One logical organization would be the state chapter of the International Council for Computers in Education (ICCE). To find out whether your state has such an organization or how to start one if it doesn't, contact David Moursund, President, ICCE, Department of Computer and Information Science, University of Oregon, Eugene, OR 97403. (503) 686-4408.

We have also received requests from foreign countries asking for directions on how to organize the contest and recognize the winners within their own countries. One even suggested the possibility of having an international face-off among the top teams from each country.

What worked fine locally, seems to be doing just as well in other

areas of the United States and in many foreign countries.   Last

year we received requests for information from over 400 sources representing more than 3000 students from 44 states and 16 foreign countries. If history repeats itself, we will double in size this year. The Cost

In order to improve the administrative support that we feel is necessary to run this contest properly, we are charging, for the first time, a fee of $4 to each contest site. This fee will cover the coast associated with producing and mailing all of the contest materials; information, previous contest problems and solutions, results, certificates, and trophies. Reflections

Organizing an international computer problem solving contest has been an educational experience. Through the contest results returned to us from schools throughout the United States and several foreign countries, we have been able to "feel the pulse" of the programming arm of computer literacy in pre-college education. Our sensors indicate very clearly that the exercise this arm is receiving through the spread of microcomputers into homes and schools is having dramatic effects.

Since we began the international event two years ago, it has doubled in size each year, as has the number of teams correctly solving four or more problems. Also, the myth that only computer freaks, with one-dimensional personalities and off-beat interests can excel in computer programming is being exploded. The senior division winning team of Spencer Greene and Truman Joe from Klein High School in Spring, TX are perfect counterexamples.

Spencer and Truman became interested in computers in junior high school and started programming extensively in the ninth grade. In addition to computing, both have received many awards in mathematics and science.

For example, Spencer placed high in the University of Texas Interscholastic League's State Academic Meet; in the state and national Junior Engineering Technology Society competition; and in the University of Houston's 1982 engineering mathematics meet; and he also represented Texas as a team member to the 7th annual Atlantic Region Mathematics League Meet held in Washington D.C. He was also active in engineering club activities and served as vice-president of Mu Alpha Theta-Jets.

Truman has also participated in many of the same engineering and mathematics meets. He placed third in the mathematics/computer science division of the Science Engineering Fair of Houston and was offered a $12,000 scholarship for undergraduate work in engineering at the University of Houston. He served as president of the Junior Engineering Technology Society and was a member of the National Honor Society. He plans to pursue a career in medicine or engineering.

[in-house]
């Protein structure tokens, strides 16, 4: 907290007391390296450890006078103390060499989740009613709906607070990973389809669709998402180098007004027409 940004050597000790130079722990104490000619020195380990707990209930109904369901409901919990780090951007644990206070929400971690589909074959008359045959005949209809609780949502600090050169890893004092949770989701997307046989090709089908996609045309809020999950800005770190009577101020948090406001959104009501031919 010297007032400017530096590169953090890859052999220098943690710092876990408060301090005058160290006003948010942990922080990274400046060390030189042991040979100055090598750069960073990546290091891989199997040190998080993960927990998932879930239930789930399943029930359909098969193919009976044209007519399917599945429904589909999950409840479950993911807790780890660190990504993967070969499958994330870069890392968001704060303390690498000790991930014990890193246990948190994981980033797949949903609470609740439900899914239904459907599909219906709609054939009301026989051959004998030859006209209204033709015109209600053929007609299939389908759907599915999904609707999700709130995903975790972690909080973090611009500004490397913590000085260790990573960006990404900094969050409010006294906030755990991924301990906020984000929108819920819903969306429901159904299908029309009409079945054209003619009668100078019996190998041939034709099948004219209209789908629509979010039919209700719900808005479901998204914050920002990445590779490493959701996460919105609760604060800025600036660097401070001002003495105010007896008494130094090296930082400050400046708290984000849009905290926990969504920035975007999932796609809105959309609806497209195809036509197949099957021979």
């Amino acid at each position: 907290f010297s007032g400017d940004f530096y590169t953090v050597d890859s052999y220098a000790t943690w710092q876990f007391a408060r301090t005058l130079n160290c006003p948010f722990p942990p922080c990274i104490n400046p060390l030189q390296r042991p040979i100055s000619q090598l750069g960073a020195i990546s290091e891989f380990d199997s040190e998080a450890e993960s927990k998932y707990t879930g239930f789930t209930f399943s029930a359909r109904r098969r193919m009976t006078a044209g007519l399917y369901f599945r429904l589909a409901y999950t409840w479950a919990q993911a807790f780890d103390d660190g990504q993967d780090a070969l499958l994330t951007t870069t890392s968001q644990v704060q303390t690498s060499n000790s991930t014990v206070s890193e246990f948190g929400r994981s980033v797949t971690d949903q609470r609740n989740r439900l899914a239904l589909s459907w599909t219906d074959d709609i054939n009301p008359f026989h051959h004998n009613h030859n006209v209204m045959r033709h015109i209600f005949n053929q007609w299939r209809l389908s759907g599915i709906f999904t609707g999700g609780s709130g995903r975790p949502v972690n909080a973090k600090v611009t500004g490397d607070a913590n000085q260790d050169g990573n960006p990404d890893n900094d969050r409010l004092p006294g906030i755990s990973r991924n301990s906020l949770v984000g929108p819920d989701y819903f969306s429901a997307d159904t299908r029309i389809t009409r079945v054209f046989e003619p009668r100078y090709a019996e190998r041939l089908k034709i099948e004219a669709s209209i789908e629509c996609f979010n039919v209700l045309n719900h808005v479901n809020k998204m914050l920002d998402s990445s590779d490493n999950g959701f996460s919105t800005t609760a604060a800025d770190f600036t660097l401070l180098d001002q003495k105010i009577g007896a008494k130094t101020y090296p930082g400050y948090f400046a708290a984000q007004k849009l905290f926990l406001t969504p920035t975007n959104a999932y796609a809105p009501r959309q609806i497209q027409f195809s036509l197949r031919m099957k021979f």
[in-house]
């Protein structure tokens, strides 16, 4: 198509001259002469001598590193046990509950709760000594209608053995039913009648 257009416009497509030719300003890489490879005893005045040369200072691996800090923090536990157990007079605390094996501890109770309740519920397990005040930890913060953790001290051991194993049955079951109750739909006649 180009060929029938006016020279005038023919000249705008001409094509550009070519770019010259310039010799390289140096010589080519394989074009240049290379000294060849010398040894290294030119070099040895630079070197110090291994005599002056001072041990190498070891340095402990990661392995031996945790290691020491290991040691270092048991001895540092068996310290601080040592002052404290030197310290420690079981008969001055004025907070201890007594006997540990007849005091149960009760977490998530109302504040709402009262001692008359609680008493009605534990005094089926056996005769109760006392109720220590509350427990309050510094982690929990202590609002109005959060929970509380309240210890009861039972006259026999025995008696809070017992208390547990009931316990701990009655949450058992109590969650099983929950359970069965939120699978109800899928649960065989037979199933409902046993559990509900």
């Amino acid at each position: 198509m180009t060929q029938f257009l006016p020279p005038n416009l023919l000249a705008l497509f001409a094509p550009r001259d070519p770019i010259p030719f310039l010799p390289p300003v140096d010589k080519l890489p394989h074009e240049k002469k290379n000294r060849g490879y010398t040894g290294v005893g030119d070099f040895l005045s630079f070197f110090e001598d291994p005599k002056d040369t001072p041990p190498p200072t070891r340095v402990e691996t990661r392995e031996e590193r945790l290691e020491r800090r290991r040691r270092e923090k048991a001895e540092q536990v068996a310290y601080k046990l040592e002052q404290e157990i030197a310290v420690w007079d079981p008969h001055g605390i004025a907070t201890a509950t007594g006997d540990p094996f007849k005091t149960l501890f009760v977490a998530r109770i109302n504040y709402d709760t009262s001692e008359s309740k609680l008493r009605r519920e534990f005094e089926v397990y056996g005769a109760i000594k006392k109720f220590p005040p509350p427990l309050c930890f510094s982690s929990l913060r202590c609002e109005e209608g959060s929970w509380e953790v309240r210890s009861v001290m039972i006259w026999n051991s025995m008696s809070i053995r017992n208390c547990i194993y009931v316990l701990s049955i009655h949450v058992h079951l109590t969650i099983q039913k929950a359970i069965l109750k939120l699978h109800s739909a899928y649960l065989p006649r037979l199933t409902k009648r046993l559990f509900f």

The senior division second place team of Jonathan Mark, Ian Taylor, and Washington Taylor from The Cambridge Rindge and Latin School in Cambridge, MA, was equally impressive. Ian Taylor was valedictorian of his senior class and is now at Yale University. Washington Taylor (no relation) was a member of the United States team to the 32rd International Mathematical Olympiad held in Budapest, Hungary.

The team tied for third place and Washington received an individual second place prize. He is now at stanford University. Jonathan went to Harvard. All three were National Merit finalists.

Clearly, the programming arm of computer literacy is moving out of the backroom and becoming an acceptable and, indeed, desirable activity for a large segment of the pre-college population. Students who rank at the top in our contest are well rounded achievers with strong mathematical and scientific backgrounds. If the results of this contest proved anything, it was that in departments of mathematics around the country where computer problem solving is being incorporated into the curriculum, students are developing very strong problem solving skills. Postscript

As usual, the date of the contest, April 30, is a Saturday. In the past this has caused problems for some schools that cannot use their school computers on this day or for whom it is a religious holiday. This year we are announcing an alternative date, Friday, April 29, for those sites that cannot possibly hold the contest on saturday. This is the only alternative date that will be allowed.

Another problem for some teams is the language they are using. Although 99% of the teams in the contest use the Basic language, A few now use pascal. Contest directors from these schools have noted that their teams cannot be competitive in a timed competition because of the extra time needed to compile the programs.

One suggestion for these schools is to look into the Computer Power curriculum materials developed at the University of Tennessee under a grant from the National Science Foundation. This package contains the program called Interpas which is an interpreter for Pascal. This program should give Pascal programmers the same ease of execution enjoyed by those using, Basic. Contact the project director, Michael Moshell, Associated Professor of Computer Science, The University of Tennessee, Knoxville, TN 37916.